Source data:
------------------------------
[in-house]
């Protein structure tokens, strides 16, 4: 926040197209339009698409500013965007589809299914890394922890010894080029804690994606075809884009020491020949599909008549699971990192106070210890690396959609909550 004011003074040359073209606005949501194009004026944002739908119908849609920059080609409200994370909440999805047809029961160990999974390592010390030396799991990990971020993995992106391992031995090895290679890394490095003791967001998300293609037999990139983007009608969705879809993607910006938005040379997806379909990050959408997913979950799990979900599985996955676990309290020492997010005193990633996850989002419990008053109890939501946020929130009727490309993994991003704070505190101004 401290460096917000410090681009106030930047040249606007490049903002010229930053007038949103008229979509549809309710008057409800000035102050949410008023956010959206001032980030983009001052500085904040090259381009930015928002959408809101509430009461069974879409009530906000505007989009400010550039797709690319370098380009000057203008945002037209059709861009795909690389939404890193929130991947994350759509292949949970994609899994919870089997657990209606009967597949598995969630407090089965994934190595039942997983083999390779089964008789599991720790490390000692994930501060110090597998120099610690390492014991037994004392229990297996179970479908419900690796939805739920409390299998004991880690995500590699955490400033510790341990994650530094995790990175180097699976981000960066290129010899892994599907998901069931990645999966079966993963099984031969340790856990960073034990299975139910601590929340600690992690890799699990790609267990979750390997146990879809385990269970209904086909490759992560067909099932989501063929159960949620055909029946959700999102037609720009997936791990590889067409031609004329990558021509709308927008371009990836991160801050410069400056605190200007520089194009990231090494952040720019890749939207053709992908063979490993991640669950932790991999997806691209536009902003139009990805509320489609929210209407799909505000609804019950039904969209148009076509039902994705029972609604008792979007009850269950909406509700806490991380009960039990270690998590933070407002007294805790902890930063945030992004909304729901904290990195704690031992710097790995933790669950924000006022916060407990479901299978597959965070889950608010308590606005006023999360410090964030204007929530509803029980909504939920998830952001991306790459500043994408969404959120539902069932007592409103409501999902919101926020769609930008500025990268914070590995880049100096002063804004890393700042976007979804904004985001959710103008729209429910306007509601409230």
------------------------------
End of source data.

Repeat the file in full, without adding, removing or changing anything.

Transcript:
[in-house]
């Protein structure tokens, strides 16, 4: 926040197209339009698409500013965007589809299914890394922890010894080029804690994606075809884009020491020949599909008549699971990192106070210890690396959609909550 004011003074040359073209606005949501194009004026944002739908119908849609920059080609409200994370909440999805047809029961160990999974390592010390030396799991990990971020993995992106391992031995090895290679890394490095003791967001998300293609037999990139983007009608969705879809993607910006938005040379997806379909990050959408997913979950799990979900599985996955676990309290020492997010005193990633996850989002419990008053109890939501946020929130009727490309993994991003704070505190101004 401290460096917000410090681009106030930047040249606007490049903002010229930053007038949103008229979509549809309710008057409800000035102050949410008023956010959206001032980030983009001052500085904040090259381009930015928002959408809101509430009461069974879409009530906000505007989009400010550039797709690319370098380009000057203008945002037209059709861009795909690389939404890193929130991947994350759509292949949970994609899994919870089997657990209606009967597949598995969630407090089965994934190595039942997983083999390779089964008789599991720790490390000692994930501060110090597998120099610690390492014991037994004392229990297996179970479908419900690796939805739920409390299998004991880690995500590699955490400033510790341990994650530094995790990175180097699976981000960066290129010899892994599907998901069931990645999966079966993963099984031969340790856990960073034990299975139910601590929340600690992690890799699990790609267990979750390997146990879809385990269970209904086909490759992560067909099932989501063929159960949620055909029946959700999102037609720009997936791990590889067409031609004329990558021509709308927008371009990836991160801050410069400056605190200007520089194009990231090494952040720019890749939207053709992908063979490993991640669950932790991999997806691209536009902003139009990805509320489609929210209407799909505000609804019950039904969209148009076509039902994705029972609604008792979007009850269950909406509700806490991380009960039990270690998590933070407002007294805790902890930063945030992004909304729901904290990195704690031992710097790995933790669950924000006022916060407990479901299978597959965070889950608010308590606005006023999360410090964030204007929530509803029980909504939920998830952001991306790459500043994408969404959120539902069932007592409103409501999902919101926020769609930008500025990268914070590995880049100096002063804004890393700042976007979804904004985001959710103008729209429910306007509601409230």